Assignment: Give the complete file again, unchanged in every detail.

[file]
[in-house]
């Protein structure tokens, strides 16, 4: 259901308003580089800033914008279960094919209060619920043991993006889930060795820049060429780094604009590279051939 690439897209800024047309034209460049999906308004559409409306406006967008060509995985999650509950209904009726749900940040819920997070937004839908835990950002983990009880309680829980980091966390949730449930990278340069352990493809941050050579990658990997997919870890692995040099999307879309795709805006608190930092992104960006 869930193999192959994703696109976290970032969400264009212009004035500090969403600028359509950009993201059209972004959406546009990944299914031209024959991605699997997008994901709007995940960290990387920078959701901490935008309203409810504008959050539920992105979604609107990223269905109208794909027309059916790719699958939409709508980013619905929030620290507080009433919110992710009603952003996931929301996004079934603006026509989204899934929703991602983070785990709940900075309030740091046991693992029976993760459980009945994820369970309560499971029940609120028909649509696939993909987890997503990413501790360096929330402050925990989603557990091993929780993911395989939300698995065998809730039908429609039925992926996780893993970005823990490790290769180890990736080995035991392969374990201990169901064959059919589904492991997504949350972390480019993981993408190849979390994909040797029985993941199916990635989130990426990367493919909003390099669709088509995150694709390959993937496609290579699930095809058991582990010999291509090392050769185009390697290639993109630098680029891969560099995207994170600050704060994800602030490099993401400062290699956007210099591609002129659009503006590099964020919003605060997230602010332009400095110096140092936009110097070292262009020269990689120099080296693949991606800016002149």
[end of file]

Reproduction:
[in-house]
């Protein structure tokens, strides 16, 4: 259901308003580089800033914008279960094919209060619920043991993006889930060795820049060429780094604009590279051939 690439897209800024047309034209460049999906308004559409409306406006967008060509995985999650509950209904009726749900940040819920997070937004839908835990950002983990009880309680829980980091966390949730449930990278340069352990493809941050050579990658990997997919870890692995040099999307879309795709805006608190930092992104960006 869930193999192959994703696109976290970032969400264009212009004035500090969403600028359509950009993201059209972004959406546009990944299914031209024959991605699997997008994901709007995940960290990387920078959701901490935008309203409810504008959050539920992105979604609107990223269905109208794909027309059916790719699958939409709508980013619905929030620290507080009433919110992710009603952003996931929301996004079934603006026509989204899934929703991602983070785990709940900075309030740091046991693992029976993760459980009945994820369970309560499971029940609120028909649509696939993909987890997503990413501790360096929330402050925990989603557990091993929780993911395989939300698995065998809730039908429609039925992926996780893993970005823990490790290769180890990736080995035991392969374990201990169901064959059919589904492991997504949350972390480019993981993408190849979390994909040797029985993941199916990635989130990426990367493919909003390099669709088509995150694709390959993937496609290579699930095809058991582990010999291509090392050769185009390697290639993109630098680029891969560099995207994170600050704060994800602030490099993401400062290699956007210099591609002129659009503006590099964020919003605060997230602010332009400095110096140092936009110097070292262009020269990689120099080296693949991606800016002149």